By Lauren Drewes Daniels
By Alice Laussade
By City of Ate
By Scott Reitz
By Lauren Drewes Daniels
By Alice Laussade
Chez Gerard is a crotchety old cottage born some 17 years ago on McKinney Avenue at a time when French cuisine spelled sophistication. The restaurant has changed little since then, and a French kiss might not smack of the sophistication it once did, but that doesn't mean Chez Gerard fumbles and slobbers on your chin.
Foie gras: $14.95
Hearts of palm/smoked duck salad: $9.95
Mixed seafood salad: $8.95
Apple tart: $7.50
Launched in 1984 and owned by Pascal Cayet, Eric Josse and chef Laurent Champalle, Chez Gerard smells aged. The door to this 60-seat restaurant creaks when opened, and so does the dining room floor, a series of scuffed hardwood planks. Simple tables vested in simple white cloths almost make the lacy curtains and the fabric on the walls seem extravagant. Yet far from being a simple dining spot marinated in coziness, Chez Gerard is a tiny dining spot flush with parsimony, an absence of distractions that relaxes while it invites scrutiny of the food and service.
This is where the Chez Gerard country French experience can be problematic, but only here and there. A few things scream with the elegance and balance that better-endowed restaurants can only hope to match. The piercing scream is loudest in the snails. Chez Gerard's escargot is hidden like a Jiffy Pop surprise in a football-shaped pastry puffed over a crock. Pierce the puff, and wading in an herbed puddle of garlic butter are balls of plump, juicy snail meat. The puffed pastry is light and flaky, but the sauce bit sharply with tartness from too much lemon, perhaps.
Another shred of shrewd simplicity is the hearts of palm salad with smoked duck. A gentle heap of greens is cluttered with walnuts, sliced hearts of palm and small scraps of pink, tender duck with robust gusts of smoke--rusticity with flair.
Yet perhaps the most invigorating bit of country culinary elegance at Chez Gerard is the sautéed foie gras, a tour de force in glandular organ cuisine. The lobes were served on a platter smeared with a dark reduction studded with cassis berries. The lobes were perfectly singed, creating a barely perceptible layer of brittleness enveloping the delicately firm meat; its voluptuous richness was cut by the sharpness of the berries, which injected only modest sweetness.
Blessed are these appetizers. Damn them too, because they raise the Chez Gerard gustatory experience to a level it couldn't sustain. The descent didn't occur all at once, but in small increments.
Though the service is uniformly friendly and congenial, it is too often ill-informed. Simple questions about the menu--What kind of fish is used in the salad, what kind of sauce is on this or that?--are met with blank stares. The wine list, a rather truncated yet tight roster with near-equal measures of French and California bottlings, seemed to stump them just as much.
Grilled halibut with pistachios and morel mushrooms was firm and mild with an alluring grill stiffness on the exterior. The mushrooms gave it a tasty terrestrial anchor. Yet while adding a crunch contrast, the pistachios seemed superfluous, a flavor and focal crunch point that was hard to reconcile with the rest of the dish.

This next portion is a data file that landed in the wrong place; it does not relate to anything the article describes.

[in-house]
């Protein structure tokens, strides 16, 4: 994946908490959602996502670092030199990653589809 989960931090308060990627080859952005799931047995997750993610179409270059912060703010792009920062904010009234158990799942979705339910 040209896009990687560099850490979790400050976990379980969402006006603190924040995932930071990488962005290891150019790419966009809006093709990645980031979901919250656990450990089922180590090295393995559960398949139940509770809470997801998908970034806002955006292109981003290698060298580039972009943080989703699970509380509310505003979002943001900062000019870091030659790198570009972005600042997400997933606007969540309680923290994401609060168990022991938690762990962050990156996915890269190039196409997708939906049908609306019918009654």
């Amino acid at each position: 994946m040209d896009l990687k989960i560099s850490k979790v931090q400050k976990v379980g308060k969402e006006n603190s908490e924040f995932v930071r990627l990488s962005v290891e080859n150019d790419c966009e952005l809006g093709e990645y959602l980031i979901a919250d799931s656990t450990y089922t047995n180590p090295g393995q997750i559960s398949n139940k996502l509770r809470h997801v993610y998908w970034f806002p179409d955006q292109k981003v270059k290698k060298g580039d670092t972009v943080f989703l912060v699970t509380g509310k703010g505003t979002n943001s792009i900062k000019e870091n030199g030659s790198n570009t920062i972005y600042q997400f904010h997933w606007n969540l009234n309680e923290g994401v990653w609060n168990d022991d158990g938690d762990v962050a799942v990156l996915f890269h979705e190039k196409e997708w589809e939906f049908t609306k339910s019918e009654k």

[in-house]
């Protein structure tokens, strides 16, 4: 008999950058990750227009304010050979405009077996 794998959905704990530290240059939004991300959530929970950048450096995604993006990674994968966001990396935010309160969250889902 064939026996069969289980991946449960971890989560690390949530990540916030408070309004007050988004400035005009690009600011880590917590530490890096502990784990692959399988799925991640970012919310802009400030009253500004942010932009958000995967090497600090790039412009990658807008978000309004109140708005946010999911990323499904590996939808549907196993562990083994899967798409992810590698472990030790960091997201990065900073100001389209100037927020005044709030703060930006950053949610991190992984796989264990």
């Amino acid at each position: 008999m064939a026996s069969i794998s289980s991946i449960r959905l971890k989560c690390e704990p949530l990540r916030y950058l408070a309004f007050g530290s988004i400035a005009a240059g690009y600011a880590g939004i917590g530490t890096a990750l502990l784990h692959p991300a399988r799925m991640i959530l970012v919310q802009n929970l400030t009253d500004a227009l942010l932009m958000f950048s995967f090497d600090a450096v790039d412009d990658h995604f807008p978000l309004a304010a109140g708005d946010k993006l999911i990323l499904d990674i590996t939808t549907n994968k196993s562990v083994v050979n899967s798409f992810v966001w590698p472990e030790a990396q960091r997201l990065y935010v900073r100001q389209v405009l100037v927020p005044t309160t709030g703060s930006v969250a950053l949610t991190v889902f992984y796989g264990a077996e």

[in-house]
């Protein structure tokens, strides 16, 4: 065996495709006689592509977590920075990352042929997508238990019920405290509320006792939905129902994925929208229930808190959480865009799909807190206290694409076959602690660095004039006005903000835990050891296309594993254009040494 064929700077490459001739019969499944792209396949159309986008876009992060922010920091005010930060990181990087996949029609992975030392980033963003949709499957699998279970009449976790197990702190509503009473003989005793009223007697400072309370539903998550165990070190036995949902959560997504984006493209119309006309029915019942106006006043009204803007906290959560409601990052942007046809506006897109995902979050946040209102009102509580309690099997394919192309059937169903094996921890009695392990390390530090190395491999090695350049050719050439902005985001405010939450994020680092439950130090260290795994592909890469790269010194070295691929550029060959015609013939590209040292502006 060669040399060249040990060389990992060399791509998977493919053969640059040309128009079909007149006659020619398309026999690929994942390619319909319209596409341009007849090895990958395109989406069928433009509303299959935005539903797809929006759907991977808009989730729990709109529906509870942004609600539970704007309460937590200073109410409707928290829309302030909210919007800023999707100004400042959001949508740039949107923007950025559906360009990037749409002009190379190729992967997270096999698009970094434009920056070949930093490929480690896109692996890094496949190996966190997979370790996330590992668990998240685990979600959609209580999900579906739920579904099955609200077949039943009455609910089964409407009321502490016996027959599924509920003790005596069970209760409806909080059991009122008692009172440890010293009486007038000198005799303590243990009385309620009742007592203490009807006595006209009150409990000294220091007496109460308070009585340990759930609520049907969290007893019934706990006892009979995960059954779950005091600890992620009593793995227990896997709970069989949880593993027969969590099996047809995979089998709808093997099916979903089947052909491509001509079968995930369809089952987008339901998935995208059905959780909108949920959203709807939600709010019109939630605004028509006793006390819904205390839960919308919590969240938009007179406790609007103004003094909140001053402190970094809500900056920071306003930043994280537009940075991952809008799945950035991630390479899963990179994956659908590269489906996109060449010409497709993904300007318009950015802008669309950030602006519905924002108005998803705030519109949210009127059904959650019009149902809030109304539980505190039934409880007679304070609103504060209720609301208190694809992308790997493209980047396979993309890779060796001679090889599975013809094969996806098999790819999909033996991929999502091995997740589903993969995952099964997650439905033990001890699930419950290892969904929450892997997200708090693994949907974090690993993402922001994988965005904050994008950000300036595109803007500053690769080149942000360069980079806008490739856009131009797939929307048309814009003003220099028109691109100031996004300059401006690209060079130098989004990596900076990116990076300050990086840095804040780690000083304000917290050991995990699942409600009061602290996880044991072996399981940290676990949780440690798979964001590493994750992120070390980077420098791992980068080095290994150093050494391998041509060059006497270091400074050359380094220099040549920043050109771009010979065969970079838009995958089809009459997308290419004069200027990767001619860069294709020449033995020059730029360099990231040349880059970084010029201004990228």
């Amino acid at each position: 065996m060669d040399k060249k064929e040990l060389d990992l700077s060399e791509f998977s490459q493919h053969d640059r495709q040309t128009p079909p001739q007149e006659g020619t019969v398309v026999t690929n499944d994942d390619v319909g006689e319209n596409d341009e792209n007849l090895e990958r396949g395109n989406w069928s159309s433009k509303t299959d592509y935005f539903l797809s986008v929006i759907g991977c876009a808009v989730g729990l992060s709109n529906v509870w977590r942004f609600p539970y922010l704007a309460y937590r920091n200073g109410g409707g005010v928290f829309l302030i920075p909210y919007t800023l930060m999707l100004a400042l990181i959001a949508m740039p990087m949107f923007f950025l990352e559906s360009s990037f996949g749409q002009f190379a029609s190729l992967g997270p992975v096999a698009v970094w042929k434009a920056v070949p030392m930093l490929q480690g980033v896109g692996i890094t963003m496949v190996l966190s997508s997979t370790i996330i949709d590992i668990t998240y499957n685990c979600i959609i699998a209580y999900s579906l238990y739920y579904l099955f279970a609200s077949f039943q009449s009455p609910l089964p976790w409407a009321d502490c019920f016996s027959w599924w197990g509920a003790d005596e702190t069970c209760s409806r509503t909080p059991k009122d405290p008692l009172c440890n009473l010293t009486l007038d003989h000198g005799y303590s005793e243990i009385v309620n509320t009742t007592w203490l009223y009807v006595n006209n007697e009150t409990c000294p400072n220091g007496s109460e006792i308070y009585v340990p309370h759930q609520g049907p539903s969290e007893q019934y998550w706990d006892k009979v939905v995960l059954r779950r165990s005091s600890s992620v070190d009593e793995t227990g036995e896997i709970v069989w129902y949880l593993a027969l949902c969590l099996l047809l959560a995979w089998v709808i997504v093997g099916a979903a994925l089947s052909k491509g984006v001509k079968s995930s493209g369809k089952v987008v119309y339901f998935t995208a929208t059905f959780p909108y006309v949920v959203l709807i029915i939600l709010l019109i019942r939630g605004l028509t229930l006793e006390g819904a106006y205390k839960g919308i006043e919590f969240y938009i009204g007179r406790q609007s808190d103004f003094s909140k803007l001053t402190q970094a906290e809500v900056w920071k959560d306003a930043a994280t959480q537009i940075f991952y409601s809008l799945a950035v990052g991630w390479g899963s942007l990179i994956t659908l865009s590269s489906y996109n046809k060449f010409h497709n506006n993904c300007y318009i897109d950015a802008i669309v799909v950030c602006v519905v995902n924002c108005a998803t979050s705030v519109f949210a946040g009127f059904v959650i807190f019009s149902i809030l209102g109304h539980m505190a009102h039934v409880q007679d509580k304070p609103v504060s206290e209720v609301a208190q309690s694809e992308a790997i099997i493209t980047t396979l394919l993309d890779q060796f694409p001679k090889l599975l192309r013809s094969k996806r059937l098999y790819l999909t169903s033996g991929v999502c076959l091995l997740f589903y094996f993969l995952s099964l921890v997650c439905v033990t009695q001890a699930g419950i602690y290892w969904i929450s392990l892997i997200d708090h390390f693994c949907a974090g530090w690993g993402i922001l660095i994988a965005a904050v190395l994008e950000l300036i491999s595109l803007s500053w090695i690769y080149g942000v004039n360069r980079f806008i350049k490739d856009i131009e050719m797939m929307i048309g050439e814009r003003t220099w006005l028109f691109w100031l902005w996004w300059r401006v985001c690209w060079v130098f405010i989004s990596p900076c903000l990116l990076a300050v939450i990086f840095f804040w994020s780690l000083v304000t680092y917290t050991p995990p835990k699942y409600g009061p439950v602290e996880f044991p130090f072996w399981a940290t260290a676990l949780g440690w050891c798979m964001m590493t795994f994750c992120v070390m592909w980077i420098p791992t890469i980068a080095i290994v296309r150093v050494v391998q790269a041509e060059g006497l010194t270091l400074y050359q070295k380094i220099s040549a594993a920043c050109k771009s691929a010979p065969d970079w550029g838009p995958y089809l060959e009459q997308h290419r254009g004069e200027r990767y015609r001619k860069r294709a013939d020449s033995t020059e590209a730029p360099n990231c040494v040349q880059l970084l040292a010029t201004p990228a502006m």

Though a bit oily, the grilled tilapia in onion sauce with capers was delicious, too. The moist, flaky fish was tender and sweet, a decent meal, though it possessed no extraordinary nuances.
Which is too bad, because tilapia is an extraordinary fish. It is not only a versatile, extensively farmed freshwater panfish that can easily be dressed in exotic duds to impress the fussiest connoisseur, it is also the only upscale restaurant menu entrant ever borne in outer space. In November 1998 aboard the space shuttle Discovery, the same bird that included former senator and Mercury astronaut John Glenn, a tilapia was hatched in a quest to explore the effects of weightlessness on fish. Specifically, scientists wanted to see if a fish embryo could hatch in space and survive in a zero gravity environment, thereby improving the prospects for cooking shows in outer space. Christened Amigo, the little tilapia was a full two inches longer than his earth-hatched male siblings.
Shortly after his return from his 10-day space junket, Amigo was placed in the Tampa Museum of Science and Industry. Unfortunately, Amigo kicked the bucket last June when a power outage knocked out his filtration system at the museum, causing a lethal buildup of ammonia in his tank. Yet Amigo did not die in vain. He showed that a fish could survive in space for human consumption--a critical scientific discovery if zero gravity fly fishing and French restaurants are to be successful in low earth orbit.
But the question remains. Will rabbits show the same zero gravity resilience as tilapia? One thing's for sure: Chez Gerard's sautéed rabbit doesn't need the thrust of shuttle engines to generate a good country burn. Our server cautioned us before we ordered this dish that it had an abundance of prickly heat. While it seems strange that a restaurant in the Southwest should be giving out heat warnings, the warnings are warranted. The dish is a scorching grayish gruel fueled with a green peppercorn mustard cream sauce. Mushrooms, peas, rice and scraps of what appeared to be tomato (the tongue was bitten with heat paralysis) were mingled into a sort of casserole and served in a crock. Though the pieces of rabbit were tender and juicy, the spicy green peppercorn sauce seemed to overwhelm it--a howitzer for a bunny hunt when a pellet gun would have been fine.
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